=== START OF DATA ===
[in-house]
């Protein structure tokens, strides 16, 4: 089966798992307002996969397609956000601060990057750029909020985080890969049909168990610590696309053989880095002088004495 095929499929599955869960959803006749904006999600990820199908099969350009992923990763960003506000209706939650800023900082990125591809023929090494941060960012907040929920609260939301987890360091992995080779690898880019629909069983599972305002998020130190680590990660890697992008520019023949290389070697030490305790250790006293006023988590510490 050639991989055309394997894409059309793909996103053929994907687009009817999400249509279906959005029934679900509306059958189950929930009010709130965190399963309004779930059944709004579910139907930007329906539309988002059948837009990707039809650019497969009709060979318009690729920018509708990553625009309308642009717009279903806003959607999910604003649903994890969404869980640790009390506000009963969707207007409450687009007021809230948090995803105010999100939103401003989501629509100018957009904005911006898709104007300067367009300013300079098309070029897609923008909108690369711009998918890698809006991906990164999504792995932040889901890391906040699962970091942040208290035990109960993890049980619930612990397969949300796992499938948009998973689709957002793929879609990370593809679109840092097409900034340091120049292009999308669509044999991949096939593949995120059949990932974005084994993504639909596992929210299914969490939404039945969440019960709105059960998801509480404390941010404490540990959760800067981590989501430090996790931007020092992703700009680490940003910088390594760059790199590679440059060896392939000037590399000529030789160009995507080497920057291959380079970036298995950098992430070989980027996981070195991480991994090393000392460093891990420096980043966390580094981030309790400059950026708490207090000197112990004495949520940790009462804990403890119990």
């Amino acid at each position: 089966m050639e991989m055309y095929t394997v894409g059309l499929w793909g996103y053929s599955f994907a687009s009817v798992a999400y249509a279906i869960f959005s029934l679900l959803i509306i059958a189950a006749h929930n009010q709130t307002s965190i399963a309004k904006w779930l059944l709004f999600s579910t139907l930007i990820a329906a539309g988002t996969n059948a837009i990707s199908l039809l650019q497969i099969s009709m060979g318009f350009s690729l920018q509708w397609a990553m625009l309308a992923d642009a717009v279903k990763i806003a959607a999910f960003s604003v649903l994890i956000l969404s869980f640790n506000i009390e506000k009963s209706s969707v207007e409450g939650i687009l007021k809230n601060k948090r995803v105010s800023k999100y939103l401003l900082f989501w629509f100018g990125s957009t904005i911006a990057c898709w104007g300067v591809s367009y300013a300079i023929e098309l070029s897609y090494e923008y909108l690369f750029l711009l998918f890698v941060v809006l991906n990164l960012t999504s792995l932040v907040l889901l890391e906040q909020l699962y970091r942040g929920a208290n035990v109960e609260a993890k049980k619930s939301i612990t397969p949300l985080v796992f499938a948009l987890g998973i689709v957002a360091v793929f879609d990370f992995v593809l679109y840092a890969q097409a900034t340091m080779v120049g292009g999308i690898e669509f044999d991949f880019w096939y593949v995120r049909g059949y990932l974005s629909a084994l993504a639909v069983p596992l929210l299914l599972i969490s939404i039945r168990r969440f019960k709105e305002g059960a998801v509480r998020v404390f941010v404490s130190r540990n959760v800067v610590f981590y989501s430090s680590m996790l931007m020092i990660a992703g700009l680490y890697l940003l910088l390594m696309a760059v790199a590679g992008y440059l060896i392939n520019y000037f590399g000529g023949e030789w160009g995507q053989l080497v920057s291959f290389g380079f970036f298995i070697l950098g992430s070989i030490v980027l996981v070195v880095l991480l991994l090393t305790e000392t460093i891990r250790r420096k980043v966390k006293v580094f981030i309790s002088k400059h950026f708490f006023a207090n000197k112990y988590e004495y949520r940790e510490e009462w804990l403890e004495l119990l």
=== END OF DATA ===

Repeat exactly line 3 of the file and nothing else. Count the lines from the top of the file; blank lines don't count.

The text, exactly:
């Amino acid at each position: 089966m050639e991989m055309y095929t394997v894409g059309l499929w793909g996103y053929s599955f994907a687009s009817v798992a999400y249509a279906i869960f959005s029934l679900l959803i509306i059958a189950a006749h929930n009010q709130t307002s965190i399963a309004k904006w779930l059944l709004f999600s579910t139907l930007i990820a329906a539309g988002t996969n059948a837009i990707s199908l039809l650019q497969i099969s009709m060979g318009f350009s690729l920018q509708w397609a990553m625009l309308a992923d642009a717009v279903k990763i806003a959607a999910f960003s604003v649903l994890i956000l969404s869980f640790n506000i009390e506000k009963s209706s969707v207007e409450g939650i687009l007021k809230n601060k948090r995803v105010s800023k999100y939103l401003l900082f989501w629509f100018g990125s957009t904005i911006a990057c898709w104007g300067v591809s367009y300013a300079i023929e098309l070029s897609y090494e923008y909108l690369f750029l711009l998918f890698v941060v809006l991906n990164l960012t999504s792995l932040v907040l889901l890391e906040q909020l699962y970091r942040g929920a208290n035990v109960e609260a993890k049980k619930s939301i612990t397969p949300l985080v796992f499938a948009l987890g998973i689709v957002a360091v793929f879609d990370f992995v593809l679109y840092a890969q097409a900034t340091m080779v120049g292009g999308i690898e669509f044999d991949f880019w096939y593949v995120r049909g059949y990932l974005s629909a084994l993504a639909v069983p596992l929210l299914l599972i969490s939404i039945r168990r969440f019960k709105e305002g059960a998801v509480r998020v404390f941010v404490s130190r540990n959760v800067v610590f981590y989501s430090s680590m996790l931007m020092i990660a992703g700009l680490y890697l940003l910088l390594m696309a760059v790199a590679g992008y440059l060896i392939n520019y000037f590399g000529g023949e030789w160009g995507q053989l080497v920057s291959f290389g380079f970036f298995i070697l950098g992430s070989i030490v980027l996981v070195v880095l991480l991994l090393t305790e000392t460093i891990r250790r420096k980043v966390k006293v580094f981030i309790s002088k400059h950026f708490f006023a207090n000197k112990y988590e004495y949520r940790e510490e009462w804990l403890e004495l119990l």